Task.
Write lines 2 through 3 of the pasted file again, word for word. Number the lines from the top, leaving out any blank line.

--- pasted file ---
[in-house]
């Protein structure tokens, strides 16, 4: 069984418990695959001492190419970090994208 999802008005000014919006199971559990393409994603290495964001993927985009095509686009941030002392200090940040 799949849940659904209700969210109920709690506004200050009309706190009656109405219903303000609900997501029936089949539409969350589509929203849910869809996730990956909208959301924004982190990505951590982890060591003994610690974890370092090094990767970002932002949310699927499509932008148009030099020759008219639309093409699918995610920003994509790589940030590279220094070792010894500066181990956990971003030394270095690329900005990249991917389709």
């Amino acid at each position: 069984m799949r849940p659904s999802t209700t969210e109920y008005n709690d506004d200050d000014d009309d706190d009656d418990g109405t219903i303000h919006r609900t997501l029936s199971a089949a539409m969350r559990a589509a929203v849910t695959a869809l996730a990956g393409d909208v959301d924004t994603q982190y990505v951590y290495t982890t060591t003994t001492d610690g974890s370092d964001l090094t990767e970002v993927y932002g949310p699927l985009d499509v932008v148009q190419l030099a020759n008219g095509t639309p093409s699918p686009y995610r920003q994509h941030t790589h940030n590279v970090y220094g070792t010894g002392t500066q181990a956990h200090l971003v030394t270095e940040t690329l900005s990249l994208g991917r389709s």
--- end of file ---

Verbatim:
């Protein structure tokens, strides 16, 4: 069984418990695959001492190419970090994208 999802008005000014919006199971559990393409994603290495964001993927985009095509686009941030002392200090940040 799949849940659904209700969210109920709690506004200050009309706190009656109405219903303000609900997501029936089949539409969350589509929203849910869809996730990956909208959301924004982190990505951590982890060591003994610690974890370092090094990767970002932002949310699927499509932008148009030099020759008219639309093409699918995610920003994509790589940030590279220094070792010894500066181990956990971003030394270095690329900005990249991917389709």
């Amino acid at each position: 069984m799949r849940p659904s999802t209700t969210e109920y008005n709690d506004d200050d000014d009309d706190d009656d418990g109405t219903i303000h919006r609900t997501l029936s199971a089949a539409m969350r559990a589509a929203v849910t695959a869809l996730a990956g393409d909208v959301d924004t994603q982190y990505v951590y290495t982890t060591t003994t001492d610690g974890s370092d964001l090094t990767e970002v993927y932002g949310p699927l985009d499509v932008v148009q190419l030099a020759n008219g095509t639309p093409s699918p686009y995610r920003q994509h941030t790589h940030n590279v970090y220094g070792t010894g002392t500066q181990a956990h200090l971003v030394t270095e940040t690329l900005s990249l994208g991917r389709s």